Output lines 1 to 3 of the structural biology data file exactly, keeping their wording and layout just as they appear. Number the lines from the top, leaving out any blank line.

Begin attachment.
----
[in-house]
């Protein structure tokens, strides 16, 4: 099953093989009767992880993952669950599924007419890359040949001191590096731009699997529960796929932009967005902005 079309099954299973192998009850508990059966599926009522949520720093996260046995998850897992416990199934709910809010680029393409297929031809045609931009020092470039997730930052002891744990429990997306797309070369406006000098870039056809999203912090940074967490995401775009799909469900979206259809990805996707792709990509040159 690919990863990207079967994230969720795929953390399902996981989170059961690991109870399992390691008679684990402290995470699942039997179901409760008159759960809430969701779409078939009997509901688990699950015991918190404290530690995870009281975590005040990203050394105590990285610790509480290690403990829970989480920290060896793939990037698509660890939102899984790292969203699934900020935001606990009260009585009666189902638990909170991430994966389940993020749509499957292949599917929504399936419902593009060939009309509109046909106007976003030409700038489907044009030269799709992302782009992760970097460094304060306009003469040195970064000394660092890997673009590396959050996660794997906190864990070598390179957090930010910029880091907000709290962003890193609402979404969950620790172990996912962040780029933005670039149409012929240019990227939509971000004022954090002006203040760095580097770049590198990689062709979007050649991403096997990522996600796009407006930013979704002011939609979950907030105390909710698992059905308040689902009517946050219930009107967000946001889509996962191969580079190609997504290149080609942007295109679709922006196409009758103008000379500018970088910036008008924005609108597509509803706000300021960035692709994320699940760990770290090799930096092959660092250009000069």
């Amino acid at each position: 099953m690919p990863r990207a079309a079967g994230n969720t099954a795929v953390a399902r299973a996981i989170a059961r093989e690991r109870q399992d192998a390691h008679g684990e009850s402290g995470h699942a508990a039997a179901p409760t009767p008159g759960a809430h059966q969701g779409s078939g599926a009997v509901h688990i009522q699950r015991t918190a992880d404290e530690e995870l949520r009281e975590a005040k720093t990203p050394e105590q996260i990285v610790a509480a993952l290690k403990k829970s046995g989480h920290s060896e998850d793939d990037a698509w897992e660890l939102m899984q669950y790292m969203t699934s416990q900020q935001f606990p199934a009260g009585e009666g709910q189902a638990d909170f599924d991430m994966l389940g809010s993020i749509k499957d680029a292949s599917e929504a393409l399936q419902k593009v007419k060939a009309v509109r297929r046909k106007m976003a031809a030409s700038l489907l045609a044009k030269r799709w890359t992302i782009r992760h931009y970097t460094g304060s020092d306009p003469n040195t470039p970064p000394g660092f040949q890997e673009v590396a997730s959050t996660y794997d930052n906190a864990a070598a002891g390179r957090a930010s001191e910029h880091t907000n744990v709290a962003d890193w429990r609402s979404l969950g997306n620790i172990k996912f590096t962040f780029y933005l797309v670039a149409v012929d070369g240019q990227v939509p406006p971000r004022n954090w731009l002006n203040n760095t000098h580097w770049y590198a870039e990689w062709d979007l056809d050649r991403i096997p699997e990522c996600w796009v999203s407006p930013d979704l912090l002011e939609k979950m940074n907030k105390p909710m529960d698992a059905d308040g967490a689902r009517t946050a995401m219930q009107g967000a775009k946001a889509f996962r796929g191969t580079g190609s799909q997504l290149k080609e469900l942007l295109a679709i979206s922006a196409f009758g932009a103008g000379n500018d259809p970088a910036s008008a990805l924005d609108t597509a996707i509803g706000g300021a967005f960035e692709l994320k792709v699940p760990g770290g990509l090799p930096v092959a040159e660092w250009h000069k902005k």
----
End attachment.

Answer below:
[in-house]
């Protein structure tokens, strides 16, 4: 099953093989009767992880993952669950599924007419890359040949001191590096731009699997529960796929932009967005902005 079309099954299973192998009850508990059966599926009522949520720093996260046995998850897992416990199934709910809010680029393409297929031809045609931009020092470039997730930052002891744990429990997306797309070369406006000098870039056809999203912090940074967490995401775009799909469900979206259809990805996707792709990509040159 690919990863990207079967994230969720795929953390399902996981989170059961690991109870399992390691008679684990402290995470699942039997179901409760008159759960809430969701779409078939009997509901688990699950015991918190404290530690995870009281975590005040990203050394105590990285610790509480290690403990829970989480920290060896793939990037698509660890939102899984790292969203699934900020935001606990009260009585009666189902638990909170991430994966389940993020749509499957292949599917929504399936419902593009060939009309509109046909106007976003030409700038489907044009030269799709992302782009992760970097460094304060306009003469040195970064000394660092890997673009590396959050996660794997906190864990070598390179957090930010910029880091907000709290962003890193609402979404969950620790172990996912962040780029933005670039149409012929240019990227939509971000004022954090002006203040760095580097770049590198990689062709979007050649991403096997990522996600796009407006930013979704002011939609979950907030105390909710698992059905308040689902009517946050219930009107967000946001889509996962191969580079190609997504290149080609942007295109679709922006196409009758103008000379500018970088910036008008924005609108597509509803706000300021960035692709994320699940760990770290090799930096092959660092250009000069």
């Amino acid at each position: 099953m690919p990863r990207a079309a079967g994230n969720t099954a795929v953390a399902r299973a996981i989170a059961r093989e690991r109870q399992d192998a390691h008679g684990e009850s402290g995470h699942a508990a039997a179901p409760t009767p008159g759960a809430h059966q969701g779409s078939g599926a009997v509901h688990i009522q699950r015991t918190a992880d404290e530690e995870l949520r009281e975590a005040k720093t990203p050394e105590q996260i990285v610790a509480a993952l290690k403990k829970s046995g989480h920290s060896e998850d793939d990037a698509w897992e660890l939102m899984q669950y790292m969203t699934s416990q900020q935001f606990p199934a009260g009585e009666g709910q189902a638990d909170f599924d991430m994966l389940g809010s993020i749509k499957d680029a292949s599917e929504a393409l399936q419902k593009v007419k060939a009309v509109r297929r046909k106007m976003a031809a030409s700038l489907l045609a044009k030269r799709w890359t992302i782009r992760h931009y970097t460094g304060s020092d306009p003469n040195t470039p970064p000394g660092f040949q890997e673009v590396a997730s959050t996660y794997d930052n906190a864990a070598a002891g390179r957090a930010s001191e910029h880091t907000n744990v709290a962003d890193w429990r609402s979404l969950g997306n620790i172990k996912f590096t962040f780029y933005l797309v670039a149409v012929d070369g240019q990227v939509p406006p971000r004022n954090w731009l002006n203040n760095t000098h580097w770049y590198a870039e990689w062709d979007l056809d050649r991403i096997p699997e990522c996600w796009v999203s407006p930013d979704l912090l002011e939609k979950m940074n907030k105390p909710m529960d698992a059905d308040g967490a689902r009517t946050a995401m219930q009107g967000a775009k946001a889509f996962r796929g191969t580079g190609s799909q997504l290149k080609e469900l942007l295109a679709i979206s922006a196409f009758g932009a103008g000379n500018d259809p970088a910036s008008a990805l924005d609108t597509a996707i509803g706000g300021a967005f960035e692709l994320k792709v699940p760990g770290g990509l090799p930096v092959a040159e660092w250009h000069k902005k």